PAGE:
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Tracking Web users into European territory

Quova, whose technology lets Web sites deliver pages based on visitors' geographic location, acquires European rival RealMapping for an undisclosed sum.

Quova, whose technology lets Web sites deliver pages based on visitors' geographic location, said Tuesday that it acquired European rival RealMapping for an undisclosed sum.

The Redwood City, Calif.-based company develops technology that can pinpoint the physical location of Net-wired devices by country, state and metro area in the United States. The acquisition "gives Quova strong, international city-level data and gives us entry into international markets much faster," said Quova Chief Executive Marie Alexander.

Technology that draws boundaries on an otherwise borderless Web is growing in importance as Internet businesses increasingly run into difficulties navigating international laws and customs. Yahoo, for example, butted heads with the French government last year when human rights organizations protested auctions of Nazi paraphernalia to French citizens via the Yahoo site.

When laws differ from country to country, geo-mapping applications can sketch lines for businesses operating in multiple areas. An international gambling operation, for example, could use the technology to block visitors to its Web site from the United States, where such business is illegal. Broadcasters could use the technology to protect the digital rights to material downloaded via the Internet. Other uses include fraud detection and regulatory compliance.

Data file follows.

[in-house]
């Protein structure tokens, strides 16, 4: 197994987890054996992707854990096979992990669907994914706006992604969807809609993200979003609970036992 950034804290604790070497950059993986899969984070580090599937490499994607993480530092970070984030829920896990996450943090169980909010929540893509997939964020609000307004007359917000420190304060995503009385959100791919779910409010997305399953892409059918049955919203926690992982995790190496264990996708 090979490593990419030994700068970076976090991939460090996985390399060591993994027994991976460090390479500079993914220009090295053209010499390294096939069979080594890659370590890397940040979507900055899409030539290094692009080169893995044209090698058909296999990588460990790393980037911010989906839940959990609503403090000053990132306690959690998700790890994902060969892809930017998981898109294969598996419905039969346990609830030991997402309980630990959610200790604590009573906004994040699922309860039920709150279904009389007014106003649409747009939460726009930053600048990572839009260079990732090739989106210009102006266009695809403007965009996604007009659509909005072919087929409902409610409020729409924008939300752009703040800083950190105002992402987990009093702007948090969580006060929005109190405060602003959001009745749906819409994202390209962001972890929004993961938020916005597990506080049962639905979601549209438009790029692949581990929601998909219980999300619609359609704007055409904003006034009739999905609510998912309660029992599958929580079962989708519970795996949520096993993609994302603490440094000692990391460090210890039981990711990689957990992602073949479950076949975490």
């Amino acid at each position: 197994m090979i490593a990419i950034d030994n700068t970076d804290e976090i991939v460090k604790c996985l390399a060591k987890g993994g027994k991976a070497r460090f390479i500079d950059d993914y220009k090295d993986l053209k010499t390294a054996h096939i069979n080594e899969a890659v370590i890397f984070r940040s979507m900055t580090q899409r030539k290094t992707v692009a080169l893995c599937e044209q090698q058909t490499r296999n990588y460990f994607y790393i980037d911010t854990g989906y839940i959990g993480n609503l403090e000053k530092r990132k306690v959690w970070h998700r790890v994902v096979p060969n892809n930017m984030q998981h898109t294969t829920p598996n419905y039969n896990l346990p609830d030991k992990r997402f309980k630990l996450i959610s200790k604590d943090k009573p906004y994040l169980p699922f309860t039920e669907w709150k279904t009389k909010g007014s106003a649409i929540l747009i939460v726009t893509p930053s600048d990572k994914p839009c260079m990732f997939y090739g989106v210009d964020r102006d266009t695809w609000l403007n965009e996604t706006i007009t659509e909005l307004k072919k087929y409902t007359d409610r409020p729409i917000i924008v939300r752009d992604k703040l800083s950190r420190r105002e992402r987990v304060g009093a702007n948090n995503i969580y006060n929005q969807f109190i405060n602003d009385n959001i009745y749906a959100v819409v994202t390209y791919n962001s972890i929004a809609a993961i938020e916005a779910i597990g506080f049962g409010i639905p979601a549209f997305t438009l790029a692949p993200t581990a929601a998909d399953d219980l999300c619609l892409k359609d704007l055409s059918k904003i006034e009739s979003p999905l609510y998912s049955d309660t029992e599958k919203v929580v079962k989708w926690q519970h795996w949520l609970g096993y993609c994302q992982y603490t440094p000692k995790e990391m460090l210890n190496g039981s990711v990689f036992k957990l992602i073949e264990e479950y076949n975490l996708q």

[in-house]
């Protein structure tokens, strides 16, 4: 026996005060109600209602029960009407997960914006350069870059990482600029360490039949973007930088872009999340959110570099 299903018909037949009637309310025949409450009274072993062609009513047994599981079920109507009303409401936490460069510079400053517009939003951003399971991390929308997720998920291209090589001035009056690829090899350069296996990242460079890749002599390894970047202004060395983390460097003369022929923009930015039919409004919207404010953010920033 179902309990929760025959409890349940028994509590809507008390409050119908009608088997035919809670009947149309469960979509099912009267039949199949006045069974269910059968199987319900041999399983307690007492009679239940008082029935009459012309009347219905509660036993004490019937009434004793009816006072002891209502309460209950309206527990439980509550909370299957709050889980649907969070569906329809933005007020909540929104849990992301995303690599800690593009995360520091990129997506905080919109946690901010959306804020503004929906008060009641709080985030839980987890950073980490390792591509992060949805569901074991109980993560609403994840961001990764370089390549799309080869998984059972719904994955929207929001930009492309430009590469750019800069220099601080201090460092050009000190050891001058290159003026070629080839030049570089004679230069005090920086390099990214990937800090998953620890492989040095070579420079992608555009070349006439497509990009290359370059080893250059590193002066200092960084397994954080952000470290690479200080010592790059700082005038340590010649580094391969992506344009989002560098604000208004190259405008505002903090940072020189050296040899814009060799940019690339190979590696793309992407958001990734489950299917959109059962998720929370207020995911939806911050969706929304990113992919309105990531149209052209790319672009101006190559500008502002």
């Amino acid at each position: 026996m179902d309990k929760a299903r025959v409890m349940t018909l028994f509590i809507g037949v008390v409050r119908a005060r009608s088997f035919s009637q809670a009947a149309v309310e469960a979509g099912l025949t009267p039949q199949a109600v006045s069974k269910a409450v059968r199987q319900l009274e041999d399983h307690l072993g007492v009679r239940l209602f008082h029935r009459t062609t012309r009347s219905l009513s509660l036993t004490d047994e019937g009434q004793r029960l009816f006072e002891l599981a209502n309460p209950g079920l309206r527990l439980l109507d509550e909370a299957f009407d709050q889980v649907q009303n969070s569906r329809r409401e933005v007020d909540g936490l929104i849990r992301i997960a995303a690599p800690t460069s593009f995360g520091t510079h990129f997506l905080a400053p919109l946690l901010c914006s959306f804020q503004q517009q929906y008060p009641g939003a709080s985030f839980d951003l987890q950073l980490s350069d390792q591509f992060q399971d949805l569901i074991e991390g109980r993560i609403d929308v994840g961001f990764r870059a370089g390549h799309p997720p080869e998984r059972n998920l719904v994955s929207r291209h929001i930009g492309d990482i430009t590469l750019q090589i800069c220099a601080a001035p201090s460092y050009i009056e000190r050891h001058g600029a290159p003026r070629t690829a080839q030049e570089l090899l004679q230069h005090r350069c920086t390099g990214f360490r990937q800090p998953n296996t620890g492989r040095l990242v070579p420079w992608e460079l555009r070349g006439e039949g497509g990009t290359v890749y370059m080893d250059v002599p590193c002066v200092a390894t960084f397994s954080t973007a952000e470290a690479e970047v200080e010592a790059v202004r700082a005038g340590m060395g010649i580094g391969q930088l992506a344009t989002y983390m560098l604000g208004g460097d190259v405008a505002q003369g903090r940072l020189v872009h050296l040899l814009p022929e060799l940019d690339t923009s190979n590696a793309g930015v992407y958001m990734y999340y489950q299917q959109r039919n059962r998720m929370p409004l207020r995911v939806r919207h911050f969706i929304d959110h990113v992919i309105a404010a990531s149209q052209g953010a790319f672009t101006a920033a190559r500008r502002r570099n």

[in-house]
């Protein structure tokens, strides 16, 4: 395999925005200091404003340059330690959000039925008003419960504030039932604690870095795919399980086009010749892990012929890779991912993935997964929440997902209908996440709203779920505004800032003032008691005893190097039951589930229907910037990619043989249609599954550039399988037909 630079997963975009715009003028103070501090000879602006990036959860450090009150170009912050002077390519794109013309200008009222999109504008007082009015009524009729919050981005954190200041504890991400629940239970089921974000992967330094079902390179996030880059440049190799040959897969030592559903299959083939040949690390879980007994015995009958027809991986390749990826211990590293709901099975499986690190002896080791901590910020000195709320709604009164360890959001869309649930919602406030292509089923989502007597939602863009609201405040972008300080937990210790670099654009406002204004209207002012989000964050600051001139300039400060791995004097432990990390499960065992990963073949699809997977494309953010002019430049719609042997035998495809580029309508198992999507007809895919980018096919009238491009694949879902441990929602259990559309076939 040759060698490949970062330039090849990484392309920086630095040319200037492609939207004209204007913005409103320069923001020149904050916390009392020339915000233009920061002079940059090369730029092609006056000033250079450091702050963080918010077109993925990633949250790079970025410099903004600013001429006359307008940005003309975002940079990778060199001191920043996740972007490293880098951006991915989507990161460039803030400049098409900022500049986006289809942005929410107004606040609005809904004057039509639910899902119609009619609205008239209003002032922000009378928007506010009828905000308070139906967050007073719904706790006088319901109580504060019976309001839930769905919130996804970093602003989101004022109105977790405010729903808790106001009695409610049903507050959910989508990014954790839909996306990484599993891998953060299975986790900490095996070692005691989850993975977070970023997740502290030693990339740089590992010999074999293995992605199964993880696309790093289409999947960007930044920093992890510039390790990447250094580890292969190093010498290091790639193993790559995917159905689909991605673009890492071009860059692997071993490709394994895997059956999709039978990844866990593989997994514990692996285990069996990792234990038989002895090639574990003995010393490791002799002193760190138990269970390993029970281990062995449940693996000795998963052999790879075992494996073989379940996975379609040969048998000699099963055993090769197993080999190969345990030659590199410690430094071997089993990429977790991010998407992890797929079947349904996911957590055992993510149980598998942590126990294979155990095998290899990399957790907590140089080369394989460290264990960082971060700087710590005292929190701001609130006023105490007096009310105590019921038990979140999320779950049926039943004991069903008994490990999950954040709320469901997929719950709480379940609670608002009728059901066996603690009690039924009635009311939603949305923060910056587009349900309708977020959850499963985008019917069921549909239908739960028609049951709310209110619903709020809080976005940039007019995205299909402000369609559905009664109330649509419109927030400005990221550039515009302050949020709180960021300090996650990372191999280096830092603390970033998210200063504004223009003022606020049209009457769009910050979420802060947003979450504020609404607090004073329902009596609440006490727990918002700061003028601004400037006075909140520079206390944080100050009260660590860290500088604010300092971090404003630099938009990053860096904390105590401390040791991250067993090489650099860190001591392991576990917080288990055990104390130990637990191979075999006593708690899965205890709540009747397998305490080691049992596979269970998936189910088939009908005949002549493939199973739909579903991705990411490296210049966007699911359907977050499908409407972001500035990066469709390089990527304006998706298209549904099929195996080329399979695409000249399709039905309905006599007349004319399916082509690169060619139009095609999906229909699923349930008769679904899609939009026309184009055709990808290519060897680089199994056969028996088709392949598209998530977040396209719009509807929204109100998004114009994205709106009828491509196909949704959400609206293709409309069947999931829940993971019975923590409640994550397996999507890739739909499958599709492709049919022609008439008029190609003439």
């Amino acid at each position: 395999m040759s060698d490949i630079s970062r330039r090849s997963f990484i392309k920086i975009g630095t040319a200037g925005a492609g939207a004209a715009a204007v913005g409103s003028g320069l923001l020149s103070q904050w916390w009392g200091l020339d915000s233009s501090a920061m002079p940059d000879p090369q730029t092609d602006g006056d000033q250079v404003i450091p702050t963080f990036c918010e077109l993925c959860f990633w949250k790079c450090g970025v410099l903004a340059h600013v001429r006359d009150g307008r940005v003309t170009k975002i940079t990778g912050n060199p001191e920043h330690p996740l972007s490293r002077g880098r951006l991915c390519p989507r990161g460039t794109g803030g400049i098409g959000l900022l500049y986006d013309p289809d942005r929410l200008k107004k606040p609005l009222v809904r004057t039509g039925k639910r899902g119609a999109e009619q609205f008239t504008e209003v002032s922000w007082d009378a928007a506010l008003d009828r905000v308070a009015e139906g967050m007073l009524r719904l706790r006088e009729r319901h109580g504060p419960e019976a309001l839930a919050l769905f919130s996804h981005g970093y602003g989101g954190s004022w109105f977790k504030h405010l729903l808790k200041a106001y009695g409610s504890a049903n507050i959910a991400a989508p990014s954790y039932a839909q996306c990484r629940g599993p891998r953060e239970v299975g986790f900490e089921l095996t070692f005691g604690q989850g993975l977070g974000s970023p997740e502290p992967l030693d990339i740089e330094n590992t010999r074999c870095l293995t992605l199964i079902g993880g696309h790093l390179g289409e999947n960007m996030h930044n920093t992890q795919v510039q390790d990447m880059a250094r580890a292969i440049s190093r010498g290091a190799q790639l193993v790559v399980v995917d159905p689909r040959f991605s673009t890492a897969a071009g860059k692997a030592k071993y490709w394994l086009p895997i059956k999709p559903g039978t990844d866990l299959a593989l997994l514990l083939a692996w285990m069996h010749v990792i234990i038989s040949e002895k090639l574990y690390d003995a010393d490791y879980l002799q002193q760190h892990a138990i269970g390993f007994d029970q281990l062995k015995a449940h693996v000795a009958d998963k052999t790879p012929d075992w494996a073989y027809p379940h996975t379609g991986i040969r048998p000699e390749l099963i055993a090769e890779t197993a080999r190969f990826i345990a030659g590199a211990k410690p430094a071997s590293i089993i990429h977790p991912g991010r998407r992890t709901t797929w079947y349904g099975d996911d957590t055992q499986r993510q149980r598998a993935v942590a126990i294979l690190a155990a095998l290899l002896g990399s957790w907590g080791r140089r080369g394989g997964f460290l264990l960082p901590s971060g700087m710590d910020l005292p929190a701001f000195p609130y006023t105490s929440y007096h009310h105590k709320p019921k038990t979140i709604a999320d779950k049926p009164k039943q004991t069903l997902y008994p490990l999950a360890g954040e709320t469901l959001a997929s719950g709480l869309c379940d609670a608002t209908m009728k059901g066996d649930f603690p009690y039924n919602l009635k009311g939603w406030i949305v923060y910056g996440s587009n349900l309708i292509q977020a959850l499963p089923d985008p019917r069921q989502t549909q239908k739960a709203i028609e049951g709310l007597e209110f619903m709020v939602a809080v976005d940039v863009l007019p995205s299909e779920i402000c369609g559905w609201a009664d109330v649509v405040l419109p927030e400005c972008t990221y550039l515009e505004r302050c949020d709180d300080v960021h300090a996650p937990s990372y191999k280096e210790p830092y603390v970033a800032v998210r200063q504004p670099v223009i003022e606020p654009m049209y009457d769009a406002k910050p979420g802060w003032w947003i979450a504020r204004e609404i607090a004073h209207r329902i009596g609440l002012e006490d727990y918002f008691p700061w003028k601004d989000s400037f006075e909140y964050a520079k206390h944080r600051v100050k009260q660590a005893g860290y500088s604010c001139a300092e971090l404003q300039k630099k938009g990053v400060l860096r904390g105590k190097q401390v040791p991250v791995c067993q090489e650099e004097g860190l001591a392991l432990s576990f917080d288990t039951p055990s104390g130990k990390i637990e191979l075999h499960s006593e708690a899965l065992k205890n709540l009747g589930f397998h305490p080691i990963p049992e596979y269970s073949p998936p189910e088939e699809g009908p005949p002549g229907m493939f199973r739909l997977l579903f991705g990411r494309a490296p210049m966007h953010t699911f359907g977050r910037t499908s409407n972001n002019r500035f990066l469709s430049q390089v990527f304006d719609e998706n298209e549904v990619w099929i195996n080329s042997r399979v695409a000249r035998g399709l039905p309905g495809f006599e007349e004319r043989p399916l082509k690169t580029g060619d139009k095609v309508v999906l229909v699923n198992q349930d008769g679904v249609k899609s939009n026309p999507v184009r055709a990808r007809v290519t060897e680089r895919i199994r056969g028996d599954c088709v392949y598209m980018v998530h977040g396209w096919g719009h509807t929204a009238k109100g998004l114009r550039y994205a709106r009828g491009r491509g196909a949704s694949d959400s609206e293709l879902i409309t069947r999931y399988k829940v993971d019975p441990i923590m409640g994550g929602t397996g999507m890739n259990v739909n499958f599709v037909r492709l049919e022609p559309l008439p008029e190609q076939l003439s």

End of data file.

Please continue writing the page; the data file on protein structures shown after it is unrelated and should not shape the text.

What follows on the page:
The technology also has widespread allure for marketers seeking to get closer to customers. It's promoted as a convenient mechanism for advertisers to deliver local coupons via wireless devices. Web sites can also write pages in the appropriate language by recognizing a visitor's country of origin.

But analysts say that geo-targeting applications are largely inefficient for advertisers. Marissa Gluck, an advertising analyst at Jupiter Research, said that locating a visitor's physical location is often based on finding details about that person's IP address, which is used to route signals over the Web to an individual's computer. This can be unreliable because, for example, millions of America Online subscribers are issued addresses originating in Virginia, the AOL Time Warner unit's headquarters.

"There's a lot of waste there," Gluck said.

In coming months, Quova expects to announce new capabilities within its technology that can pinpoint AOL customers' origins. The 15-month-old company also plans to secure data based on ZIP codes by the end of this year. Meanwhile, it boasts 98 percent accuracy at determining Web surfers' countries and 85 percent accuracy on the city level.

By purchasing RealMapping, the company will have a ready-to-run sales force and a credible team of engineers who understand the Internet's infrastructure in Europe, Alexander said.

With the acquisition, Quova will employ about 60 staff members and maintain about 18 clients. RealMapping will remain at its headquarters in Amsterdam under the name Quova.

Financial terms of the deal were not disclosed.

The purchase follows a $21 million investment in Quova in March from such investors as Softbank Venture Capital, IDG Ventures and VeriSign. Quova also recently launched a new version of its Internet geo-tracking product, GeoPoint 2.0.